Urban Forest

Photo by Chancelor Humphrey

Ashley Cecil has plenty of experience making art about plants and animals. Her resume includes artist residencies at the Carnegie Museum of Natural History and Phipps Conservatory & Botanical Garden. The mission statement on her web site reads, “nurturing love of nature through art.”

Andy Kubis / Allegheny Front

Lisa Ceoffe, forester for the City of Pittsburgh, says the health of the city’s tree population has improved since she assumed the position in the Department of Public Works a little more than 10 years ago. 

Liz Reid / 90.5 WESA

Pockets of bright pink will begin dotting river fronts and other open spaces in Pittsburgh over the next few weeks.

The Western Pennsylvania Conservancy will plant 400 Eastern redbud trees this spring, with another 800 to be planted by fall 2017.

The small tree with vibrant fuchsia flowers is native to the region and blooms early in the spring. Jeffrey Bergman, director of urban forestry programs at the conservancy, said those are two of the main reasons redbuds were chosen for this planting.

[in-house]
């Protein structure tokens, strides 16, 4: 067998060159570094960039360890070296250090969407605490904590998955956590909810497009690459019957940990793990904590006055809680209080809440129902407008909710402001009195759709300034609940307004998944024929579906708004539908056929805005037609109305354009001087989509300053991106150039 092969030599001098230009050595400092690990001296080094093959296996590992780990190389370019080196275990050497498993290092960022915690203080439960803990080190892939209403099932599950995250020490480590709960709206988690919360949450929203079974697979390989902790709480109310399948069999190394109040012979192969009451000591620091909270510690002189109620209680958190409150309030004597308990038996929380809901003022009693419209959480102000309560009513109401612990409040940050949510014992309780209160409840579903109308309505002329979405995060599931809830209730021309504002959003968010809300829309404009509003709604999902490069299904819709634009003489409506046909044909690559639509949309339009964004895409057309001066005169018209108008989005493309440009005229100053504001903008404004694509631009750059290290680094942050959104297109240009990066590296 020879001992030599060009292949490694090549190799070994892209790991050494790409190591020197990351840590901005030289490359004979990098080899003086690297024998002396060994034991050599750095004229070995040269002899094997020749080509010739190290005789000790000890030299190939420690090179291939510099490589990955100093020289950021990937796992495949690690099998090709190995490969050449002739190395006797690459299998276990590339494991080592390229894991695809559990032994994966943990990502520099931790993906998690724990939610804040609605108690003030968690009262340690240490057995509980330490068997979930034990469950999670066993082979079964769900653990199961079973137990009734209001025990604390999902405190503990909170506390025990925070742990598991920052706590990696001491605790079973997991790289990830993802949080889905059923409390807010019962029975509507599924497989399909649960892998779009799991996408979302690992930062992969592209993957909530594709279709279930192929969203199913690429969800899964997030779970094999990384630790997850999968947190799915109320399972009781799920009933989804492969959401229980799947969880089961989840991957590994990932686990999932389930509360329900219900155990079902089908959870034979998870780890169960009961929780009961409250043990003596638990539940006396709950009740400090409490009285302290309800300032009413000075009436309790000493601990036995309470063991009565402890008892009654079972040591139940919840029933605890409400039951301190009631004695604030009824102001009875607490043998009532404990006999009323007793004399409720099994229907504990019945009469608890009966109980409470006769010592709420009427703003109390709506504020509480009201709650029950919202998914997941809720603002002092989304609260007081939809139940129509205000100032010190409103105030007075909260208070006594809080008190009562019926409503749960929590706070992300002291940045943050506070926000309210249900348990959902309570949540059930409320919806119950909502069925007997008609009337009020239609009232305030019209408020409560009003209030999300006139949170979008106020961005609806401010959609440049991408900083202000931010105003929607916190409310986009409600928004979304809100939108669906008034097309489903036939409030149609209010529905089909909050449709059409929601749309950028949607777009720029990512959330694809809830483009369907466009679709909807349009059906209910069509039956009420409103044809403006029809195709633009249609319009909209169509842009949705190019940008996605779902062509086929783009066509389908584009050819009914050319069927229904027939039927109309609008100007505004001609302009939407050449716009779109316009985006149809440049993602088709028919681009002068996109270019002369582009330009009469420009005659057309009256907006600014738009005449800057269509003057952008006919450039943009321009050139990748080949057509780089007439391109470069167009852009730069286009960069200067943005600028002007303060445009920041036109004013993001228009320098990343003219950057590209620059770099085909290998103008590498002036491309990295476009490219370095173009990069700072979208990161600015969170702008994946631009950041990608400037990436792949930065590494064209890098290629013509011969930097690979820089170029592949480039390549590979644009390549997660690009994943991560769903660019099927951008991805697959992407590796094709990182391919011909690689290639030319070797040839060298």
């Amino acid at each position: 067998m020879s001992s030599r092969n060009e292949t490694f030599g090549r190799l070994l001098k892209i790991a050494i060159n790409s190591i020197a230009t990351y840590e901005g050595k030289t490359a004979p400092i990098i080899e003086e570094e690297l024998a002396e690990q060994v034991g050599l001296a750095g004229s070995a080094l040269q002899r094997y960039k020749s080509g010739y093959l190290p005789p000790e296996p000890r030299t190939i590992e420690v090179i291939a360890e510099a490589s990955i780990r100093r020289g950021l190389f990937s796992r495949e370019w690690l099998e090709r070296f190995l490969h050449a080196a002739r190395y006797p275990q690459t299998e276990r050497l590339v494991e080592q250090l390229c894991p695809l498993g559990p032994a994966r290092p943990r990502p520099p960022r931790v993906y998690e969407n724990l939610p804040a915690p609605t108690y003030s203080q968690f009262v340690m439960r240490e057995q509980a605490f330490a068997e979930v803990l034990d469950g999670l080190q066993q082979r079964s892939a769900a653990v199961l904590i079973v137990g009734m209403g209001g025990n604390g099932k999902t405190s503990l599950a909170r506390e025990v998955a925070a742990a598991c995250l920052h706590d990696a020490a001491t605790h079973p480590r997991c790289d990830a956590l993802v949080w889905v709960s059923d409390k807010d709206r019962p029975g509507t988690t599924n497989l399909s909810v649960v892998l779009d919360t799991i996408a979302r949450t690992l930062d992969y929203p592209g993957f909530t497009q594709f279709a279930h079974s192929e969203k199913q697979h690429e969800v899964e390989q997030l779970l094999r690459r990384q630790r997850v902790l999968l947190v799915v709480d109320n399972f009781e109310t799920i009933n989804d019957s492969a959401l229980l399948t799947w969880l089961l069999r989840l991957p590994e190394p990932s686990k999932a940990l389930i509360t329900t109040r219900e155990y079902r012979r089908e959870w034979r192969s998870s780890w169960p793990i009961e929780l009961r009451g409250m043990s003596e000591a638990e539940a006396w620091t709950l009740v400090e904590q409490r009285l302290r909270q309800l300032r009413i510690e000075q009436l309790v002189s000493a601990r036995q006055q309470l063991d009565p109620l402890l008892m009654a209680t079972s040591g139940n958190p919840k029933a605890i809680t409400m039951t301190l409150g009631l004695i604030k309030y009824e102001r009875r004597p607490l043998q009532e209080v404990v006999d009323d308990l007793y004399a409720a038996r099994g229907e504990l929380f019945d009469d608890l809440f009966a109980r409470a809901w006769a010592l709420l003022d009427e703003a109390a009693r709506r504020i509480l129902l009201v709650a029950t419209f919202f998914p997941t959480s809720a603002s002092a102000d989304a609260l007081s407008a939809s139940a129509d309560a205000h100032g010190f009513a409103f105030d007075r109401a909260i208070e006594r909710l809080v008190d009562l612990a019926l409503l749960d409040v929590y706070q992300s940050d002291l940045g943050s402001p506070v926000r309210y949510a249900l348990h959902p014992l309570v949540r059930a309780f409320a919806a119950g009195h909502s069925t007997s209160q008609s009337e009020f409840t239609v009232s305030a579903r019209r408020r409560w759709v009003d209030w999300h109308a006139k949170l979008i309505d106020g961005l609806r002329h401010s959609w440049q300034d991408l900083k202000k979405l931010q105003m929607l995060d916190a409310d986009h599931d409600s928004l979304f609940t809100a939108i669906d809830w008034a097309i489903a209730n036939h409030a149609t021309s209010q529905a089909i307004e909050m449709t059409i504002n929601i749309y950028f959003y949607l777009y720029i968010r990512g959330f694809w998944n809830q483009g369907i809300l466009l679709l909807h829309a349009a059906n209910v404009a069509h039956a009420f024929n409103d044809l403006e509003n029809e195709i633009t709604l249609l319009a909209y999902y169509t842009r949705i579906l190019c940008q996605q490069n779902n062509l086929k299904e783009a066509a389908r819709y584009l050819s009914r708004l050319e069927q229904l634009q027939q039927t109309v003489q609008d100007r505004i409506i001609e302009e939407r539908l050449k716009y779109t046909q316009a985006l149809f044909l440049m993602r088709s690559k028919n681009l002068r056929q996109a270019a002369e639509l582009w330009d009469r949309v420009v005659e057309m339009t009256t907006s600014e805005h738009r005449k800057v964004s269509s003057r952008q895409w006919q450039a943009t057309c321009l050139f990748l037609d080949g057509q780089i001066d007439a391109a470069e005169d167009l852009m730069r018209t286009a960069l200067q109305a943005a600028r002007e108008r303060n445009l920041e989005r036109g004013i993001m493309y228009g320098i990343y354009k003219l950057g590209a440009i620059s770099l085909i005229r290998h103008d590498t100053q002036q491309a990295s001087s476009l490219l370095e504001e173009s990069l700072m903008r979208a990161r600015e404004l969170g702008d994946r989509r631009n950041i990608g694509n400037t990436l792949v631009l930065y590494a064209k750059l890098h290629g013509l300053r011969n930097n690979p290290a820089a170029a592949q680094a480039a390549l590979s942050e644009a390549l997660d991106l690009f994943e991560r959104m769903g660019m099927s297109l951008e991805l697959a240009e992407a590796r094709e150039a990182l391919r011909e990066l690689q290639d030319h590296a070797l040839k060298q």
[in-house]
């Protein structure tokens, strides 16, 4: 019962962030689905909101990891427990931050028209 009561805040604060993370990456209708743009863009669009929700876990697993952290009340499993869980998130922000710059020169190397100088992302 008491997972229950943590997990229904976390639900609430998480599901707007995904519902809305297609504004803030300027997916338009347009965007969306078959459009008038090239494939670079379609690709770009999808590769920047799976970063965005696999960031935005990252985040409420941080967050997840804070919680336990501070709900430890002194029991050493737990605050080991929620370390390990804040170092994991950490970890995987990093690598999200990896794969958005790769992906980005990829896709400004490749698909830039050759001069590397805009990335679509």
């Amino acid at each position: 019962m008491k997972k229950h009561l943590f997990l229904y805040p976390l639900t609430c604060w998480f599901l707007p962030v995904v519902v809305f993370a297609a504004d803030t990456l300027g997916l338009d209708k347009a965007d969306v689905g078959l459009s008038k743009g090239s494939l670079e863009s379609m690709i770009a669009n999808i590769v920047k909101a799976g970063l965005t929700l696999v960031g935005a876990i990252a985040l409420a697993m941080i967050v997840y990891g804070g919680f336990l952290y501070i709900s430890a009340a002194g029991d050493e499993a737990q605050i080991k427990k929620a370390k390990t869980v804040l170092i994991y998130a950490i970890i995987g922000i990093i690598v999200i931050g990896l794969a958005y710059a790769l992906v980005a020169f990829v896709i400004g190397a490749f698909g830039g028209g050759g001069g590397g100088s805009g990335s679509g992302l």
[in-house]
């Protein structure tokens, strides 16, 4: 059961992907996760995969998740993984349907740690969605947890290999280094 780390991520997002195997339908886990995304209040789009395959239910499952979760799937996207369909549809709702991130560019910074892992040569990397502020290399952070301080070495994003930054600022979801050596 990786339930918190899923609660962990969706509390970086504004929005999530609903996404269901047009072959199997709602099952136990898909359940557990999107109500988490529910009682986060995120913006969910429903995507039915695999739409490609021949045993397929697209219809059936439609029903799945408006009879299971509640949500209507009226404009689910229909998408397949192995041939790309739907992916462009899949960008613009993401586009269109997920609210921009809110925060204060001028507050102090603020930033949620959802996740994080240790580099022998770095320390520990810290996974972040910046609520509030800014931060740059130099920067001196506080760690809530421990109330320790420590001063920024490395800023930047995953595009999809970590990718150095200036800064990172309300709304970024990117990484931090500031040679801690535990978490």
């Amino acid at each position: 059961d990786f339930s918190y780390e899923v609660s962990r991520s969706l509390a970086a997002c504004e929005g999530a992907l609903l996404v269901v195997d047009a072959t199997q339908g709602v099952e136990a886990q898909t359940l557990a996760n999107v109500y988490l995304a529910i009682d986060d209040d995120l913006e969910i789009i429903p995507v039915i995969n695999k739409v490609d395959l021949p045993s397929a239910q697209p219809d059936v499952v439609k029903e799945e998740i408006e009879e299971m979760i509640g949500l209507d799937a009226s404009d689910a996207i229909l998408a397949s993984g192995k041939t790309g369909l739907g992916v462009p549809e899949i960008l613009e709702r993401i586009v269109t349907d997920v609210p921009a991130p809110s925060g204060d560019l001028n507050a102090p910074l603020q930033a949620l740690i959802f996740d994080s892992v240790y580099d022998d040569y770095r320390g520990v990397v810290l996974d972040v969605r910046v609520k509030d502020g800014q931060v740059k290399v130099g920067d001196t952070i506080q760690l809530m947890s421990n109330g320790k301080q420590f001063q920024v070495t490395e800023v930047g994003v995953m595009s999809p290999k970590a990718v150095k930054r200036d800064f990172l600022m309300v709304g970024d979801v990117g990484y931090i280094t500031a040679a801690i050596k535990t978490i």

Pittsburgh's Urban Forest One of the Largest in the Country

Oct 3, 2014
Corey Cousins / Flickr

As the colors of autumn entice us to do some foliage watching, many people in Pittsburgh need look no further than their nearby neighborhoods.

According to the U.S. Forest Service and the University of Vermont Spatial Analysis Lab, 42 percent of Pittsburgh is covered by tree canopy. That’s more than green cities like Portland, Washington D.C., Austin and Philadelphia. Despite our reputation as an industrial town, Pittsburgh has one of the largest urban forests in the country. So how did these forests form? What is an urban forest and where can they be found?